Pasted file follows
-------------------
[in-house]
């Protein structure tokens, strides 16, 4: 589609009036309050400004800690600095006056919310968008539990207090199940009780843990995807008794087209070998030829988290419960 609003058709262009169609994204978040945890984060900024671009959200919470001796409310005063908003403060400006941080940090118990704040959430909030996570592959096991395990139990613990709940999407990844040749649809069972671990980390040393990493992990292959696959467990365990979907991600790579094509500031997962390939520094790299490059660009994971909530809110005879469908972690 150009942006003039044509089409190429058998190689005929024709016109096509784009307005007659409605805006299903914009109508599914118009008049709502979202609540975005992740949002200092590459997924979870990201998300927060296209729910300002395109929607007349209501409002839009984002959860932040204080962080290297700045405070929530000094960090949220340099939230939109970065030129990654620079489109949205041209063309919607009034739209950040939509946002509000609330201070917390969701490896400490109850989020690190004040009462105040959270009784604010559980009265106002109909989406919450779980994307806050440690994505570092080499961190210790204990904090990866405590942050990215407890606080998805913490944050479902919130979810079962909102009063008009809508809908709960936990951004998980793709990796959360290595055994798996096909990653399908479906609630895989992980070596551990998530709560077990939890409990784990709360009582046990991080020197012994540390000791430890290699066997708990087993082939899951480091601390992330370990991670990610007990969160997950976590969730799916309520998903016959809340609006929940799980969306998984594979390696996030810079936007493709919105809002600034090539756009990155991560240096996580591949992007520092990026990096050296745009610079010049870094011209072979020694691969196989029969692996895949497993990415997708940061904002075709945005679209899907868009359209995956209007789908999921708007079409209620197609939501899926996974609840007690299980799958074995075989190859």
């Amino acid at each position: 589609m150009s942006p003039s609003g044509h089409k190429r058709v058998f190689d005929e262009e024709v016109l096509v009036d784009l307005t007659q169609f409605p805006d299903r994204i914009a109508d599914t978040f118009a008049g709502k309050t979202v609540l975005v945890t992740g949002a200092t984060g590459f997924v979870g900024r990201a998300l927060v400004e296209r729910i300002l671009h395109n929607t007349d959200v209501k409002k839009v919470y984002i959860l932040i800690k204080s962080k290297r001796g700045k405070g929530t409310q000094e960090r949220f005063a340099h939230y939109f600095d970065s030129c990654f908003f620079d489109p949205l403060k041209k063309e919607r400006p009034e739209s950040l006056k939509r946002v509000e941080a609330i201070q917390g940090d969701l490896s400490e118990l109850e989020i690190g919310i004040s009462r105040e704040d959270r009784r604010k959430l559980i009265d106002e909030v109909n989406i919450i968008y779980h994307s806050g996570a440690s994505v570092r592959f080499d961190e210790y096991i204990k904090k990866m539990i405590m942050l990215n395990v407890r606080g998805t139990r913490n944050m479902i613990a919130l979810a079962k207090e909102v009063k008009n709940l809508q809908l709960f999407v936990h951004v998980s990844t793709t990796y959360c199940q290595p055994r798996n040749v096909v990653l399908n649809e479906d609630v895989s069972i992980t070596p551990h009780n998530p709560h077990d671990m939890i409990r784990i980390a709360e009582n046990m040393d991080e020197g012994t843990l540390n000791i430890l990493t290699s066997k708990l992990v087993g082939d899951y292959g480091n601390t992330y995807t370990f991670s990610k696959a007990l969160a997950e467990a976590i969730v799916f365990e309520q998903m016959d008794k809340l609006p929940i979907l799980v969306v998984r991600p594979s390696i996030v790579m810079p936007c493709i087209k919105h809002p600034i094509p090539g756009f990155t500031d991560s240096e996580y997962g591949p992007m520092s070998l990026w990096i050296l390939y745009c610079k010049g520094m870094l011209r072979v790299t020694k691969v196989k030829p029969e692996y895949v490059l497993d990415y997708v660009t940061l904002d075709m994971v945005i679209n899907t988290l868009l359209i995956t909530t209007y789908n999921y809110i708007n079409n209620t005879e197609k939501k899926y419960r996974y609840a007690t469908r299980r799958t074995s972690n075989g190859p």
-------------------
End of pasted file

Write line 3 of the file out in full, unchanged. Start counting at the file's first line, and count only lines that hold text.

């Amino acid at each position: 589609m150009s942006p003039s609003g044509h089409k190429r058709v058998f190689d005929e262009e024709v016109l096509v009036d784009l307005t007659q169609f409605p805006d299903r994204i914009a109508d599914t978040f118009a008049g709502k309050t979202v609540l975005v945890t992740g949002a200092t984060g590459f997924v979870g900024r990201a998300l927060v400004e296209r729910i300002l671009h395109n929607t007349d959200v209501k409002k839009v919470y984002i959860l932040i800690k204080s962080k290297r001796g700045k405070g929530t409310q000094e960090r949220f005063a340099h939230y939109f600095d970065s030129c990654f908003f620079d489109p949205l403060k041209k063309e919607r400006p009034e739209s950040l006056k939509r946002v509000e941080a609330i201070q917390g940090d969701l490896s400490e118990l109850e989020i690190g919310i004040s009462r105040e704040d959270r009784r604010k959430l559980i009265d106002e909030v109909n989406i919450i968008y779980h994307s806050g996570a440690s994505v570092r592959f080499d961190e210790y096991i204990k904090k990866m539990i405590m942050l990215n395990v407890r606080g998805t139990r913490n944050m479902i613990a919130l979810a079962k207090e909102v009063k008009n709940l809508q809908l709960f999407v936990h951004v998980s990844t793709t990796y959360c199940q290595p055994r798996n040749v096909v990653l399908n649809e479906d609630v895989s069972i992980t070596p551990h009780n998530p709560h077990d671990m939890i409990r784990i980390a709360e009582n046990m040393d991080e020197g012994t843990l540390n000791i430890l990493t290699s066997k708990l992990v087993g082939d899951y292959g480091n601390t992330y995807t370990f991670s990610k696959a007990l969160a997950e467990a976590i969730v799916f365990e309520q998903m016959d008794k809340l609006p929940i979907l799980v969306v998984r991600p594979s390696i996030v790579m810079p936007c493709i087209k919105h809002p600034i094509p090539g756009f990155t500031d991560s240096e996580y997962g591949p992007m520092s070998l990026w990096i050296l390939y745009c610079k010049g520094m870094l011209r072979v790299t020694k691969v196989k030829p029969e692996y895949v490059l497993d990415y997708v660009t940061l904002d075709m994971v945005i679209n899907t988290l868009l359209i995956t909530t209007y789908n999921y809110i708007n079409n209620t005879e197609k939501k899926y419960r996974y609840a007690t469908r299980r799958t074995s972690n075989g190859p």